Previous NIST Password Guidelines
Back in 2003, Bill Burr, a NIST manager at the time, created guidelines for password complexity. His recommended the inclusion of special characters, numbers, and capital letters in all passwords. As a result, users ended up changing their password from “password” to “P@ssword1!” (yes, it’s that common).
He also recommended that passwords should be changed every 90 days, and “P@ssword1!” turned into “P@assword12!”. Software and websites implemented these recommendations in different ways. You might be able to use the “&” symbol in one place, but not another. Consequently, we ended up so many passwords, password managers have become widely used. Fast forward to 2017 and Bill Burr has admitted to regretting making these recommendations (Wall Street Journal).
Current NIST Password Guidelines
We’re moving away from passwords and replacing them with passphrases. It turns out to be harder to remember G1bb3r!sh (gibberish) as opposed to GibberishNonsenseClearlyBetter. NIST also recommends upping the allowed password length to 64 characters paving the way for using these passphrases. Lastly, NIST has eliminated the policy of changing your password every 90 days and the entire stored hint system.
These new recommendations help eliminate user frustration. Using passphrases makes passwords easier to remember. The strength in this type of password is the length. The example used above, “G1bb3r!sh”, is only 9 characters long. According to this calculator, a 9 character password like this could be cracked by a computer in 4 weeks. In contrast, “GibberishNonsenseClearlyBetter” is 30 characters long and includes no special characters or even numbers. A long passphrase like this dramatically increases the time to crack to an astonishing 2 decillion years (2 followed by 33 zeros).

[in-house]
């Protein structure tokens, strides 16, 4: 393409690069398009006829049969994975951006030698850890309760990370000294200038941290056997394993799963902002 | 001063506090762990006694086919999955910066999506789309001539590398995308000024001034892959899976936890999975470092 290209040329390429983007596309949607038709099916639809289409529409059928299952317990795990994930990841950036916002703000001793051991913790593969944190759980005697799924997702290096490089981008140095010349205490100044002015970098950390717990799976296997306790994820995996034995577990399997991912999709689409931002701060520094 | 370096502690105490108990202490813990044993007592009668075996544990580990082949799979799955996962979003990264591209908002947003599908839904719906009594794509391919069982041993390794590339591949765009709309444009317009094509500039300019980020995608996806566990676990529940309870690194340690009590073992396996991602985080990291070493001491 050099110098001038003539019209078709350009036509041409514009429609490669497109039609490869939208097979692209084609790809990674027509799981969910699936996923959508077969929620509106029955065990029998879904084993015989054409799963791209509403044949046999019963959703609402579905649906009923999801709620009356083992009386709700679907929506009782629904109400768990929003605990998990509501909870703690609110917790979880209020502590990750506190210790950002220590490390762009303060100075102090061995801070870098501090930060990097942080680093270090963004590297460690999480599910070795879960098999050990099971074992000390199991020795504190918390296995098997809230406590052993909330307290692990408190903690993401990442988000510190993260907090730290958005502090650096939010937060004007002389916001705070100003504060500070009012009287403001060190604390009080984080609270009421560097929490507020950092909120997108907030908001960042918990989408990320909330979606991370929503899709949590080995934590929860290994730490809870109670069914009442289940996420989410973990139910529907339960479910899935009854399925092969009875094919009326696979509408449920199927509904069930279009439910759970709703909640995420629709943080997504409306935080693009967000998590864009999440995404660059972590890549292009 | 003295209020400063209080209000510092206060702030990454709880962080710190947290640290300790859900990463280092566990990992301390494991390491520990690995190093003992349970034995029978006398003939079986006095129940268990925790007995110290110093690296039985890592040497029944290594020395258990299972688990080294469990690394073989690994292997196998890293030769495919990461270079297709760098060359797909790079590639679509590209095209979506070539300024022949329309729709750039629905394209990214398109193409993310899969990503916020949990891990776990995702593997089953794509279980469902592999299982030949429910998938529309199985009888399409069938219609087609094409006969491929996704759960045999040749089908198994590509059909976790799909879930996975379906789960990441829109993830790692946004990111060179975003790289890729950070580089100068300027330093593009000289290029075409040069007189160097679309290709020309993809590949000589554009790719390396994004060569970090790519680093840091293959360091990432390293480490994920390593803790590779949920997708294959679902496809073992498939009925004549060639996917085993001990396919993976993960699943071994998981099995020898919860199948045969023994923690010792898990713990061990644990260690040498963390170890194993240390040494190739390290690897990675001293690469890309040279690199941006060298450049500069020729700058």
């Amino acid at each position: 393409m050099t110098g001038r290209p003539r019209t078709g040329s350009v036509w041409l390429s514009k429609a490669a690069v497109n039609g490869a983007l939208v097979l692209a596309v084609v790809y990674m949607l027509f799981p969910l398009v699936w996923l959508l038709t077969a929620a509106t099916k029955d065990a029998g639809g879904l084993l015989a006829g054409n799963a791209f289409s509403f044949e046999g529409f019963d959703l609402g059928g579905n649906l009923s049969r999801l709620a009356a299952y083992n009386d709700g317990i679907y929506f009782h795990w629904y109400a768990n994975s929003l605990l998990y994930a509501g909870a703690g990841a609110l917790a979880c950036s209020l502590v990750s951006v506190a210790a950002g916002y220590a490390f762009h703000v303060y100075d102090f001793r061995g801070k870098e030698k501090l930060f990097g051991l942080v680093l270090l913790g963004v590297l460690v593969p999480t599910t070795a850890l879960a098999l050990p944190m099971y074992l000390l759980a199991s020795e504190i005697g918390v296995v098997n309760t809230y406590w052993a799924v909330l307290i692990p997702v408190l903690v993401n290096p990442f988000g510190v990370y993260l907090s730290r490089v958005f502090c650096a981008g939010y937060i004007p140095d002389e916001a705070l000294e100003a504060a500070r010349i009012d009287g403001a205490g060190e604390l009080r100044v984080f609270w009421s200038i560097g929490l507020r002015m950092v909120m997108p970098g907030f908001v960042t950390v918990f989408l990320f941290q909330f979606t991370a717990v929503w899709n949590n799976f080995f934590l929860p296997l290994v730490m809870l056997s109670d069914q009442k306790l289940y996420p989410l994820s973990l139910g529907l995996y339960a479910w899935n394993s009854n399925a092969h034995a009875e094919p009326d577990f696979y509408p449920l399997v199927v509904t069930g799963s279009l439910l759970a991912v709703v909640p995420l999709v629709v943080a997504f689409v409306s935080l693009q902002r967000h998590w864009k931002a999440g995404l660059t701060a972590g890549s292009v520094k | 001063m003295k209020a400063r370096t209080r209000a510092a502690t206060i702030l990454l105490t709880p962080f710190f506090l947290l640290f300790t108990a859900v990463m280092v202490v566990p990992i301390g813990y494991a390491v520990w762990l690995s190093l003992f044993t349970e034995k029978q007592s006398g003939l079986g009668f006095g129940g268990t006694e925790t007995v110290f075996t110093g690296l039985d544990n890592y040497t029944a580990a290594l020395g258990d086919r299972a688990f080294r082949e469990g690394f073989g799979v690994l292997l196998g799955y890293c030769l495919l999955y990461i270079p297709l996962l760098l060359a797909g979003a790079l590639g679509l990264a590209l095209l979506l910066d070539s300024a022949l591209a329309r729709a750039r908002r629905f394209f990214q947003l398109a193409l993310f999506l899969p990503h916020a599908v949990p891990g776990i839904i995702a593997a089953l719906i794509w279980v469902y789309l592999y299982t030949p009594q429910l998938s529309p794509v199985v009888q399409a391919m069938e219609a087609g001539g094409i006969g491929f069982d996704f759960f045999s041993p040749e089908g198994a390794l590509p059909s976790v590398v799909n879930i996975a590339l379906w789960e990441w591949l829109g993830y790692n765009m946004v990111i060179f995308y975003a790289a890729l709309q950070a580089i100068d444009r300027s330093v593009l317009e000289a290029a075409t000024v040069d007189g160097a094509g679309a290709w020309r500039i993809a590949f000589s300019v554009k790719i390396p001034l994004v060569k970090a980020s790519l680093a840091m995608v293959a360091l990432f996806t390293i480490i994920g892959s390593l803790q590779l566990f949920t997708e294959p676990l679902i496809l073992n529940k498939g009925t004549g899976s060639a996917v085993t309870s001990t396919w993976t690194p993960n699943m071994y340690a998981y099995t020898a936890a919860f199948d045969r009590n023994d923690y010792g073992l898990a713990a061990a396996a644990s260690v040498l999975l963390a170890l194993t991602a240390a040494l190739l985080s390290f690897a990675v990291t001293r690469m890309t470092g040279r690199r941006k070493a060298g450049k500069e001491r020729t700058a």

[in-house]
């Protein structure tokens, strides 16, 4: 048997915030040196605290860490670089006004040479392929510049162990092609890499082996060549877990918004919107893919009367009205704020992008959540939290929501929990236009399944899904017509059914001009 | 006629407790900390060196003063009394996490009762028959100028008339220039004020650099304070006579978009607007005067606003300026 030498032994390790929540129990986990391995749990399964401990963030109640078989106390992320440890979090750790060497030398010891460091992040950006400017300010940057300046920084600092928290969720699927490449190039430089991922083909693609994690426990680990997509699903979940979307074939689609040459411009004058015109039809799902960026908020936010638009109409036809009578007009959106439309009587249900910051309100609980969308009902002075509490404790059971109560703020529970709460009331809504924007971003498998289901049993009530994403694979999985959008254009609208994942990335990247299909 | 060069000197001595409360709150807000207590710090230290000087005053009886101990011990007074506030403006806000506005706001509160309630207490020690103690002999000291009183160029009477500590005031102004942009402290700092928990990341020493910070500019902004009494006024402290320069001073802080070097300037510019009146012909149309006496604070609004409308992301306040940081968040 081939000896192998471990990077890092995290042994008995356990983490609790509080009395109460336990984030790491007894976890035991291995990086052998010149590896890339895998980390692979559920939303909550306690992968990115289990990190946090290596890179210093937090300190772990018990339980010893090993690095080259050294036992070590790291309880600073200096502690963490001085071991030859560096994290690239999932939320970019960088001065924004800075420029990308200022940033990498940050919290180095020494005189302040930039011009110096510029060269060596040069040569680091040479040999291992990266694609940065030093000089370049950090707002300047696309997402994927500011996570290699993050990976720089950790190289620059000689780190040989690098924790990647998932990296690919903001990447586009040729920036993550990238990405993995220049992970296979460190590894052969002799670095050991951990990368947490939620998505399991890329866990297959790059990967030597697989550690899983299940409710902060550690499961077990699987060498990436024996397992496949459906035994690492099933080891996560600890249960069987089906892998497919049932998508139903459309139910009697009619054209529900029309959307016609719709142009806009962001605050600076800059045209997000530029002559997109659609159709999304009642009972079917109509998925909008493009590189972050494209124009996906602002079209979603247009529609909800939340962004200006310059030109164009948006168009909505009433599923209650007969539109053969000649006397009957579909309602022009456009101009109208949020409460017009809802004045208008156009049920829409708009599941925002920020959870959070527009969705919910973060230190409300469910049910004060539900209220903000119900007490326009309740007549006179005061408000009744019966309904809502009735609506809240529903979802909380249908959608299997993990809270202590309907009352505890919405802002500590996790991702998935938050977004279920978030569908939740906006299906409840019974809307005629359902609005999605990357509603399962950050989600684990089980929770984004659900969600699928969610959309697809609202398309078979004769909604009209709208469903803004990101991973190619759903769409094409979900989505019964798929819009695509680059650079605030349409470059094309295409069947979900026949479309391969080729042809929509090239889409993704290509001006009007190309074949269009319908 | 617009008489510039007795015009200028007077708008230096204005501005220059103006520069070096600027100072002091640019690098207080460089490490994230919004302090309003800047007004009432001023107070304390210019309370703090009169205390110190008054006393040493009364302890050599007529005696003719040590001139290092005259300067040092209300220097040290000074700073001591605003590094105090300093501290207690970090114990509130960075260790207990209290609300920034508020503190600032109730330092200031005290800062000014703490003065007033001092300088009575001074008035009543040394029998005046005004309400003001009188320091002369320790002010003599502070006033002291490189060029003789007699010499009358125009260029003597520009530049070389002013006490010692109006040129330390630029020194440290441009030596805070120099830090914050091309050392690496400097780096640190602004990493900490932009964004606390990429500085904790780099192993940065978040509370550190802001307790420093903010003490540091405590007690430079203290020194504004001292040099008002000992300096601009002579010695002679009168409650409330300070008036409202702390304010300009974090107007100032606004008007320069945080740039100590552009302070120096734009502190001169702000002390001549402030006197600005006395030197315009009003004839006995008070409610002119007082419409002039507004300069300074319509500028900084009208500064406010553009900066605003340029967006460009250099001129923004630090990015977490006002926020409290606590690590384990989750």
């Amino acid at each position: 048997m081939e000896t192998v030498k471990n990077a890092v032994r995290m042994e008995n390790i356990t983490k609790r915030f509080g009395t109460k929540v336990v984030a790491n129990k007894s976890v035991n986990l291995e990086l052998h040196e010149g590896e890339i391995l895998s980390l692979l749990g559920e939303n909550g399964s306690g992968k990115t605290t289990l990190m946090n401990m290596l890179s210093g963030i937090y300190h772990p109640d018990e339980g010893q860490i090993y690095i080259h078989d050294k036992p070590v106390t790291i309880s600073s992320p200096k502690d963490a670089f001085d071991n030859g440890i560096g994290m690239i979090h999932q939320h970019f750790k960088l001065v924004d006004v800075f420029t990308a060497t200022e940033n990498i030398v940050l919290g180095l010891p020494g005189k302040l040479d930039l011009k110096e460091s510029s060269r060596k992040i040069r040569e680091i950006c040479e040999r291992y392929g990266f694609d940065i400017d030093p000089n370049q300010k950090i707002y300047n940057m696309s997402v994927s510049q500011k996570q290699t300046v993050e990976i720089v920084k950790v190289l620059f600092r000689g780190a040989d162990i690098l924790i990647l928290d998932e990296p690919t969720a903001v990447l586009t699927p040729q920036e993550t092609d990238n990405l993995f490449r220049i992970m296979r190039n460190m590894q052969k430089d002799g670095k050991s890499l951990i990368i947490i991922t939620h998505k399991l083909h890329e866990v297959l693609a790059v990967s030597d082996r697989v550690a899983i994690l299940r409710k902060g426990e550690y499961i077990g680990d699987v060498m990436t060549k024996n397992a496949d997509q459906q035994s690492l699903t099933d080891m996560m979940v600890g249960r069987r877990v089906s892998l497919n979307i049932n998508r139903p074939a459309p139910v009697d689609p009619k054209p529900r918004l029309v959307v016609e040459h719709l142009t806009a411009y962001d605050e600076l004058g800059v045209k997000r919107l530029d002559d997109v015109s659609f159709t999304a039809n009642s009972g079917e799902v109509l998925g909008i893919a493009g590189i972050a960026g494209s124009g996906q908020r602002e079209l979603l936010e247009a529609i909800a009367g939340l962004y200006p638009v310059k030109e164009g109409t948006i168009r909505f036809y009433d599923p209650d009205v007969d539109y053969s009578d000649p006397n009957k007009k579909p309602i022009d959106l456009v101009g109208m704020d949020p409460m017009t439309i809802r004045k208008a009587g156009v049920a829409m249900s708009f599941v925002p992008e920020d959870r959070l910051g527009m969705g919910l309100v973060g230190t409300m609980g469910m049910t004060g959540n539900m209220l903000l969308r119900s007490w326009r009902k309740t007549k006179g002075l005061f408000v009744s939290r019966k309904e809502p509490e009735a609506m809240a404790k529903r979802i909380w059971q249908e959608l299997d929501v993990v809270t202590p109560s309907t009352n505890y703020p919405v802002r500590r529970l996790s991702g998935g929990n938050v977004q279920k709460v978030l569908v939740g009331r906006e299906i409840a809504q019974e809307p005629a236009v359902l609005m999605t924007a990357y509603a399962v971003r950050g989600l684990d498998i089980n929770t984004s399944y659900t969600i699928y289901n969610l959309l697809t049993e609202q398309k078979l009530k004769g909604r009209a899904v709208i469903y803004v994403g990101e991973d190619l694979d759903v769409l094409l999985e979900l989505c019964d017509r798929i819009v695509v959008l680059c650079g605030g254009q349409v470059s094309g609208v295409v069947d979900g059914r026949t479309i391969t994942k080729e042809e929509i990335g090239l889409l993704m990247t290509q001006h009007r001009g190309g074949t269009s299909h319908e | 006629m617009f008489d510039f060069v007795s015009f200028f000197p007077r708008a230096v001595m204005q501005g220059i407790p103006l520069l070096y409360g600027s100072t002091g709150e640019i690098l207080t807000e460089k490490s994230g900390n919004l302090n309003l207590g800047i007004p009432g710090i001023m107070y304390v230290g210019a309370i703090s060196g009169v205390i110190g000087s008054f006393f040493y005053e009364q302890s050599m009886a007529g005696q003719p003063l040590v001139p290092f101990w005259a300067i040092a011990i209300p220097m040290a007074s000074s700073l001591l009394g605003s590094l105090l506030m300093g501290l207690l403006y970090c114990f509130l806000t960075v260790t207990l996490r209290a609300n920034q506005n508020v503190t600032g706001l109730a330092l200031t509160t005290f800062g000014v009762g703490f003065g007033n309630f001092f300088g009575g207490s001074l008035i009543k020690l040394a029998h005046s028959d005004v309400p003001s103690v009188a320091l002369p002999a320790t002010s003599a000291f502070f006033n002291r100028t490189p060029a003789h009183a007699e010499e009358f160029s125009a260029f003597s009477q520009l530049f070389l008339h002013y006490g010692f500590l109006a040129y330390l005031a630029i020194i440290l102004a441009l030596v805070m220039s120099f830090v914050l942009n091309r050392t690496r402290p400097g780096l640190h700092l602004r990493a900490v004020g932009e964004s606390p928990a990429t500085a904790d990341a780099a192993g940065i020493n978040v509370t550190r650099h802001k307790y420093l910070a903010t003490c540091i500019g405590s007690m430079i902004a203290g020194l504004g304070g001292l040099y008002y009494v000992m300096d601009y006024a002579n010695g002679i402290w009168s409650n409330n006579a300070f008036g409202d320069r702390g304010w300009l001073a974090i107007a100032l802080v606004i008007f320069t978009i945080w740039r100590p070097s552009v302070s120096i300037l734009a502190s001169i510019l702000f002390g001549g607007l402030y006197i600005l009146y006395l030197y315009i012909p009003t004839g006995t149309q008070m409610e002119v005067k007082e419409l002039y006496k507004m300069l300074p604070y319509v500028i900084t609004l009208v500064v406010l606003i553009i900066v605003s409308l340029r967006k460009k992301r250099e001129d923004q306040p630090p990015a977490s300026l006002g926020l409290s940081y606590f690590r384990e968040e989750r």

While the use of passphrases represents a dramatic leap in ease of use, don’t make things easy on hackers. If your kids’ names are John, Paul, George, and Ringo, making your passphrase JohnPaulGeorgeRingo puts your passphrase within easy reach of anyone with the slightest information about you.
Instead, put words together that mean something to you and will be easy to remember. Look around the room you’re in and string together items as you look from left to right. I’ve done the same as I’m writing this, and I end up with DeskBackpackTrashcanTelevision (which is yet again, 30 characters).
Start Using Passphrases Today
Make use of passphrases wherever you can. The only factor that could prevent you from doing so is just character length. The 16-character limit will take some time to disappear completely, but even a 16-character passphrase is more secure than a shorter, complex password.